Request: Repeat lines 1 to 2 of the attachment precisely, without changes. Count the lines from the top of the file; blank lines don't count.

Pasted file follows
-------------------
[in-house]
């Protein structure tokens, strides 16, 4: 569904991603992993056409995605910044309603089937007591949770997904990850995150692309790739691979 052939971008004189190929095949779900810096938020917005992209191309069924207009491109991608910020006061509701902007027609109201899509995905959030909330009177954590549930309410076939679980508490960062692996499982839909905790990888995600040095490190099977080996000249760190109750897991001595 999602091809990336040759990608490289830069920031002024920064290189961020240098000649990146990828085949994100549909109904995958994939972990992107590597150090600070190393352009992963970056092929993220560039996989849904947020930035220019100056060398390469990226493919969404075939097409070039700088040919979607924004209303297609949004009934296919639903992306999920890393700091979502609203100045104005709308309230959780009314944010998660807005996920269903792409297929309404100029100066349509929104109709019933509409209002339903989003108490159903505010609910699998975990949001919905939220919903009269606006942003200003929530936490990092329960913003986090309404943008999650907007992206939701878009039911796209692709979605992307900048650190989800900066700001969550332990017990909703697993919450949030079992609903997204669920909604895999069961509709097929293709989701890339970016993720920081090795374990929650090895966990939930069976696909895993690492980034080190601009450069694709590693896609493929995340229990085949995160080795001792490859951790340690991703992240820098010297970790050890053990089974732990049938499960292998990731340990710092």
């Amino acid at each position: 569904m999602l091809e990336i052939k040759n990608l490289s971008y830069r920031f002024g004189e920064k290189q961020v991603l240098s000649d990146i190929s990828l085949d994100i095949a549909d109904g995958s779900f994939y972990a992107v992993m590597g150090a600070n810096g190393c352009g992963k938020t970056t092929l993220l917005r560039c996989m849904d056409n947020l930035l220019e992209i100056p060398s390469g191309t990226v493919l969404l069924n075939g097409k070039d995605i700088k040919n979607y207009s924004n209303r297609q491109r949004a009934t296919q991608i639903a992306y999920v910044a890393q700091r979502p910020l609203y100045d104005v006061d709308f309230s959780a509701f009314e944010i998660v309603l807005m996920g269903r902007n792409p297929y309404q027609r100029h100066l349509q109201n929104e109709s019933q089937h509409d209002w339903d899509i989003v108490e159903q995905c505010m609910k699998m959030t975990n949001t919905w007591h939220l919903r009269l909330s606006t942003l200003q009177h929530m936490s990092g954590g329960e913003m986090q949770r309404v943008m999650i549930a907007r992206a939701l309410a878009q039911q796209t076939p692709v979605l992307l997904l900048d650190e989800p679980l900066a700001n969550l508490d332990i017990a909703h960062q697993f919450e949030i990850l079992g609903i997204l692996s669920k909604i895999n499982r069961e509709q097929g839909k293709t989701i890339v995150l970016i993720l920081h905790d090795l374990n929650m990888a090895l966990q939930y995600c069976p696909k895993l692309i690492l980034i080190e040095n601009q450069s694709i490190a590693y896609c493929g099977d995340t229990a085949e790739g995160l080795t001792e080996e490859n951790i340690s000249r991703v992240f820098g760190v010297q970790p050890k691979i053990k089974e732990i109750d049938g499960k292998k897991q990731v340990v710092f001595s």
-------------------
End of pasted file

[in-house]
């Protein structure tokens, strides 16, 4: 569904991603992993056409995605910044309603089937007591949770997904990850995150692309790739691979 052939971008004189190929095949779900810096938020917005992209191309069924207009491109991608910020006061509701902007027609109201899509995905959030909330009177954590549930309410076939679980508490960062692996499982839909905790990888995600040095490190099977080996000249760190109750897991001595 999602091809990336040759990608490289830069920031002024920064290189961020240098000649990146990828085949994100549909109904995958994939972990992107590597150090600070190393352009992963970056092929993220560039996989849904947020930035220019100056060398390469990226493919969404075939097409070039700088040919979607924004209303297609949004009934296919639903992306999920890393700091979502609203100045104005709308309230959780009314944010998660807005996920269903792409297929309404100029100066349509929104109709019933509409209002339903989003108490159903505010609910699998975990949001919905939220919903009269606006942003200003929530936490990092329960913003986090309404943008999650907007992206939701878009039911796209692709979605992307900048650190989800900066700001969550332990017990909703697993919450949030079992609903997204669920909604895999069961509709097929293709989701890339970016993720920081090795374990929650090895966990939930069976696909895993690492980034080190601009450069694709590693896609493929995340229990085949995160080795001792490859951790340690991703992240820098010297970790050890053990089974732990049938499960292998990731340990710092």